Friday, November 13, 2015

Carol Ann Doda

Amidst grain-filled pyramids, babies butchered (or not) by Planned Parenthood, giant retaining walls to keep out willing workers, and ill-informed presidential candidates thankfully bathed in the blood of the lamb, you may have missed an important passing. Carol Doda died four days ago in California at the age of 78, marking the end of an era.

Ms. Doda was the country’s first (public) topless dancer. (I add the word public because I suspect that even before her performances, somewhere, sometimes, someone danced topless for someone else.)

She was a waitress at the Condor nightclub, a faceless place on Broadway in San Francisco, and she wanted to be in show business. She had a good smile and pouty lips, a sort of Americanized very blond Brigitte Bardot, and she could sing a little and dance a little. The mid-60s were heady times on the West Coast, so when the Condor’s owner suggested she model designer Rudy Gernreich’s monokiny bathing suit, she did just that, and the world was never the same again. In time, she decided that her poitrinne did not adequately represent her ambitions, so she became another pioneer. Her breasts were surgically augmented to a generous 44-DD. Playboy magazine did a photospread of her ample figure, and soon she was a household name.

My mother, who found my copy of Playboy as she was searching my room for God knows what, was amazed. “I would fall over,” she said. “How can she stand up straight?” My father, ever the realist, inspected the photo for a good five minutes before saying, “She must have a very strong back.”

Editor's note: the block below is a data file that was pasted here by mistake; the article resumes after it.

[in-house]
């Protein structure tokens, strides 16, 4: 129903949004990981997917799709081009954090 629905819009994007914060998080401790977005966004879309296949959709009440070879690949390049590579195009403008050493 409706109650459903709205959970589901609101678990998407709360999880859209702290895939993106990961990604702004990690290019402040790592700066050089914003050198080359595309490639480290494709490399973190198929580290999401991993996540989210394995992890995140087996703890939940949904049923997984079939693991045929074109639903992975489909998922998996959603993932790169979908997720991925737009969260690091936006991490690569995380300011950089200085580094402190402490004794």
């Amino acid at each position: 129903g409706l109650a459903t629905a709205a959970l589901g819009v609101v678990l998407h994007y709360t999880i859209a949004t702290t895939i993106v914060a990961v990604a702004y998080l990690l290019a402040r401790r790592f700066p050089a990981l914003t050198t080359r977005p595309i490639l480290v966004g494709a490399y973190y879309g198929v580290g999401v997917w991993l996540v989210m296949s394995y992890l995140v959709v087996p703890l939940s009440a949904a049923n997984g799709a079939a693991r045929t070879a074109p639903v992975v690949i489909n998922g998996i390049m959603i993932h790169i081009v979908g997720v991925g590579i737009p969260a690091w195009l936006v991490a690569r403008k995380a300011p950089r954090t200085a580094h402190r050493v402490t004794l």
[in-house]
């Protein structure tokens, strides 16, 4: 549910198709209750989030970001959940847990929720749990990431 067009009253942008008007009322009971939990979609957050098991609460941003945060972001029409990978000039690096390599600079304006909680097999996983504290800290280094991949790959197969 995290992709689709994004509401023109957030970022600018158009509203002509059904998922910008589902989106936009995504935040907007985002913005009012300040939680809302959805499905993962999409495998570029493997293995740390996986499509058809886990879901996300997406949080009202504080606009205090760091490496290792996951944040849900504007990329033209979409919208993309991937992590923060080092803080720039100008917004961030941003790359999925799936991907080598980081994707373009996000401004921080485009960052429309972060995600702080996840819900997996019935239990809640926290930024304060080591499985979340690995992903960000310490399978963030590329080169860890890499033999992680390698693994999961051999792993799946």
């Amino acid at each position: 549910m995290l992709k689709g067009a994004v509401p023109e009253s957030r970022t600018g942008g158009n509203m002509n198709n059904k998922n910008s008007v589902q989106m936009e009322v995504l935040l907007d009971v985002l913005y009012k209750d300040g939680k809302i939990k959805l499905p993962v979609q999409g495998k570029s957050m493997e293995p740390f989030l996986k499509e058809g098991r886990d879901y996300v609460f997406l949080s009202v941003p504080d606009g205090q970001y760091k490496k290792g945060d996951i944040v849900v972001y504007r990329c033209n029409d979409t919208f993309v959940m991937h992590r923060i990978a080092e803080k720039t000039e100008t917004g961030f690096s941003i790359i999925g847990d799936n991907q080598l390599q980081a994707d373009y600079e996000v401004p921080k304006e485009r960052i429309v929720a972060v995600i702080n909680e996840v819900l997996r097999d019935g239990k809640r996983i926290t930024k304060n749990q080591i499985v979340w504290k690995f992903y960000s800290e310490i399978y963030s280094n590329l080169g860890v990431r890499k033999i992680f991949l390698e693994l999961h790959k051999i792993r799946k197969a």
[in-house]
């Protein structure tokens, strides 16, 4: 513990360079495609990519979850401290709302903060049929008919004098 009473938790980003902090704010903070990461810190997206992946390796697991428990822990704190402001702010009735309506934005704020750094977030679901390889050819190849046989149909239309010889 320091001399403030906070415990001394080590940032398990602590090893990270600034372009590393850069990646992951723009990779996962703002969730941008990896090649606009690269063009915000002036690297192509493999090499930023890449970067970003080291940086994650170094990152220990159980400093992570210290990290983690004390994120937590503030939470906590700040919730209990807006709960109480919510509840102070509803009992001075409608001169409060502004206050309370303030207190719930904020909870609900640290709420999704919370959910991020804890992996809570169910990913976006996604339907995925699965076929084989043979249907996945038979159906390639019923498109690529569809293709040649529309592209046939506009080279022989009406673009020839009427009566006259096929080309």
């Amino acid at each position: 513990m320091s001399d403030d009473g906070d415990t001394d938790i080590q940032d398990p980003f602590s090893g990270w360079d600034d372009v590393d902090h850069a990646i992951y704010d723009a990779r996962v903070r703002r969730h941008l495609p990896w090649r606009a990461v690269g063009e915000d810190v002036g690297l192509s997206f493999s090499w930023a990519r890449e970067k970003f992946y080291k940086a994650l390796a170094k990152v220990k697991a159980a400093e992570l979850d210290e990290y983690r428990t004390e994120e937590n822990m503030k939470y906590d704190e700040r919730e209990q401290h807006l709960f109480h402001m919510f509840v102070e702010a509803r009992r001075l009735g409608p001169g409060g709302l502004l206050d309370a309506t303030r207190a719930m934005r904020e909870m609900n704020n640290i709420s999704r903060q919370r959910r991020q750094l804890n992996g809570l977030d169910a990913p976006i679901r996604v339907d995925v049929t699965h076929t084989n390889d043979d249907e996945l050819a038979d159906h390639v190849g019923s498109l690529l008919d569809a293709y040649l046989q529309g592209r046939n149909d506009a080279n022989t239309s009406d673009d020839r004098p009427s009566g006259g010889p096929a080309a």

Ms. Doda was now a world-wide celebrity, and the Condor put a twenty-foot-tall sign of her likeness on its roof. Tourists from Europe and Asia flocked to the club. Tom Wolfe discovered her and wrote, in the introduction of The Pump House Gang, “I met Carol Doda. She blew up her breasts with emulsified silicone, the main ingredient in Silly Putty, and became the greatest resource of the San Francisco tourist industry.” And indeed, she played Sally Silicone opposite the Monkees in the movie Head. She recorded a not-very-good ten-song album that today is a collectible. Then she went bottomless as well as topless, which led to a state suit prohibiting nude dancing at places that served liquor. There was a never-confirmed rumor that she might start dancing at a Dairy Queen.

In time her ample chest began to sag. There were more operations. She retired from her dancing platform in 1985. She opened up a gift shop, sang with a rock band, and, one last time, was a pioneer of what has become a staple of the adult industry. She ran Carol Doda’s Pleasure Palace, one of the country’s first fantasy sex phone lines.

Ms. Doda never married. Her life was strangely free of the scandals permeating the lives of more modern celebrities. There was no substance abuse or addiction, no seven-foot-tall drug-addled basketball players, no illicit affairs, no sex changes, no shoplifting or drunken driving charges. Instead, she nurtured the fantasies of a generation of adolescents and, in a strange way, weas at the forefront of the movement that stated women’s bodies were their own.

Critics might say she opened the floodgates of sexual permissiveness. I prefer to think of her as a revolutionary feminist.

Rest in peace, Carol Ann Doda.   

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